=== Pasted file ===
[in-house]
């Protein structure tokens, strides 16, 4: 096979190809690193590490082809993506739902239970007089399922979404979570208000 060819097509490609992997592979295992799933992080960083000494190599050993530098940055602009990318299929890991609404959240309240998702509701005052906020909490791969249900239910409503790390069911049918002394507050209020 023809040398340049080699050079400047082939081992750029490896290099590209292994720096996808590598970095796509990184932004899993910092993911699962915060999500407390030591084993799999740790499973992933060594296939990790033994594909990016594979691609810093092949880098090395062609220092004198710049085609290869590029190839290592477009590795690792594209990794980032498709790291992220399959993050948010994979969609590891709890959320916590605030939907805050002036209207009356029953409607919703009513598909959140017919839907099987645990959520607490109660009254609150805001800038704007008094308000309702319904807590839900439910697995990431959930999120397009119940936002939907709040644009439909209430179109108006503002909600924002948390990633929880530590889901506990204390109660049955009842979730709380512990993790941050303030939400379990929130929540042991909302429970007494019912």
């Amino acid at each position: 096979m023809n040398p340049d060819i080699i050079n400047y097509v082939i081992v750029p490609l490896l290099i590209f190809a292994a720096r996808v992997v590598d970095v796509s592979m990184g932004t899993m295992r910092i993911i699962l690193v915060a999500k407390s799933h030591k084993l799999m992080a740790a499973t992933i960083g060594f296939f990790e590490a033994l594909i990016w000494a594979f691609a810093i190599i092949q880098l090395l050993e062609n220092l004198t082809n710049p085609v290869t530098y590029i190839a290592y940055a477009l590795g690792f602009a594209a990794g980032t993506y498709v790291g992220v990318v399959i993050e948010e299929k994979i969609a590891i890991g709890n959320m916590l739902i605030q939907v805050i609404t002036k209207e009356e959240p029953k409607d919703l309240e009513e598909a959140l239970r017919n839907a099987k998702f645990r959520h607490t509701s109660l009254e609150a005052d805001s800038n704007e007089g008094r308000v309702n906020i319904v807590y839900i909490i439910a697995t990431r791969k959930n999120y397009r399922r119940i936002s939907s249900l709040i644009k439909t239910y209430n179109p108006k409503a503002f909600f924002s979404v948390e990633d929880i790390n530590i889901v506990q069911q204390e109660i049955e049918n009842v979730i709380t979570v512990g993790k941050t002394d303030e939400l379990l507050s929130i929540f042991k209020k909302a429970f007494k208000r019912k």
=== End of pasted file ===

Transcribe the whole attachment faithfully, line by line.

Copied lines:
[in-house]
């Protein structure tokens, strides 16, 4: 096979190809690193590490082809993506739902239970007089399922979404979570208000 060819097509490609992997592979295992799933992080960083000494190599050993530098940055602009990318299929890991609404959240309240998702509701005052906020909490791969249900239910409503790390069911049918002394507050209020 023809040398340049080699050079400047082939081992750029490896290099590209292994720096996808590598970095796509990184932004899993910092993911699962915060999500407390030591084993799999740790499973992933060594296939990790033994594909990016594979691609810093092949880098090395062609220092004198710049085609290869590029190839290592477009590795690792594209990794980032498709790291992220399959993050948010994979969609590891709890959320916590605030939907805050002036209207009356029953409607919703009513598909959140017919839907099987645990959520607490109660009254609150805001800038704007008094308000309702319904807590839900439910697995990431959930999120397009119940936002939907709040644009439909209430179109108006503002909600924002948390990633929880530590889901506990204390109660049955009842979730709380512990993790941050303030939400379990929130929540042991909302429970007494019912």
């Amino acid at each position: 096979m023809n040398p340049d060819i080699i050079n400047y097509v082939i081992v750029p490609l490896l290099i590209f190809a292994a720096r996808v992997v590598d970095v796509s592979m990184g932004t899993m295992r910092i993911i699962l690193v915060a999500k407390s799933h030591k084993l799999m992080a740790a499973t992933i960083g060594f296939f990790e590490a033994l594909i990016w000494a594979f691609a810093i190599i092949q880098l090395l050993e062609n220092l004198t082809n710049p085609v290869t530098y590029i190839a290592y940055a477009l590795g690792f602009a594209a990794g980032t993506y498709v790291g992220v990318v399959i993050e948010e299929k994979i969609a590891i890991g709890n959320m916590l739902i605030q939907v805050i609404t002036k209207e009356e959240p029953k409607d919703l309240e009513e598909a959140l239970r017919n839907a099987k998702f645990r959520h607490t509701s109660l009254e609150a005052d805001s800038n704007e007089g008094r308000v309702n906020i319904v807590y839900i909490i439910a697995t990431r791969k959930n999120y397009r399922r119940i936002s939907s249900l709040i644009k439909t239910y209430n179109p108006k409503a503002f909600f924002s979404v948390e990633d929880i790390n530590i889901v506990q069911q204390e109660i049955e049918n009842v979730i709380t979570v512990g993790k941050t002394d303030e939400l379990l507050s929130i929540f042991k209020k909302a429970f007494k208000r019912k």